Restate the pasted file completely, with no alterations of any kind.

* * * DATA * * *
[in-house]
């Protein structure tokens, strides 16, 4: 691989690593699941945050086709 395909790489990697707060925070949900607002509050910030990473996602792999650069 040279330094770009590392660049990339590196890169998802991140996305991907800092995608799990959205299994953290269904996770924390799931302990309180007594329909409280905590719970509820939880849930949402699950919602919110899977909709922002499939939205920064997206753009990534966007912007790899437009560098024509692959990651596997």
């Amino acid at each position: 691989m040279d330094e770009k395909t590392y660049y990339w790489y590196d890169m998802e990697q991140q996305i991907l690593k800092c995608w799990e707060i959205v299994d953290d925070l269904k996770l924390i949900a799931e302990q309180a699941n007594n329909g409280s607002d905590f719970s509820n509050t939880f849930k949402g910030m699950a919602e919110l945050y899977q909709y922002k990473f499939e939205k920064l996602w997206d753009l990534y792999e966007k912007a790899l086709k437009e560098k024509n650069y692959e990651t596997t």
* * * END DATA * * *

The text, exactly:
[in-house]
């Protein structure tokens, strides 16, 4: 691989690593699941945050086709 395909790489990697707060925070949900607002509050910030990473996602792999650069 040279330094770009590392660049990339590196890169998802991140996305991907800092995608799990959205299994953290269904996770924390799931302990309180007594329909409280905590719970509820939880849930949402699950919602919110899977909709922002499939939205920064997206753009990534966007912007790899437009560098024509692959990651596997």
């Amino acid at each position: 691989m040279d330094e770009k395909t590392y660049y990339w790489y590196d890169m998802e990697q991140q996305i991907l690593k800092c995608w799990e707060i959205v299994d953290d925070l269904k996770l924390i949900a799931e302990q309180a699941n007594n329909g409280s607002d905590f719970s509820n509050t939880f849930k949402g910030m699950a919602e919110l945050y899977q909709y922002k990473f499939e939205k920064l996602w997206d753009l990534y792999e966007k912007a790899l086709k437009e560098k024509n650069y692959e990651t596997t």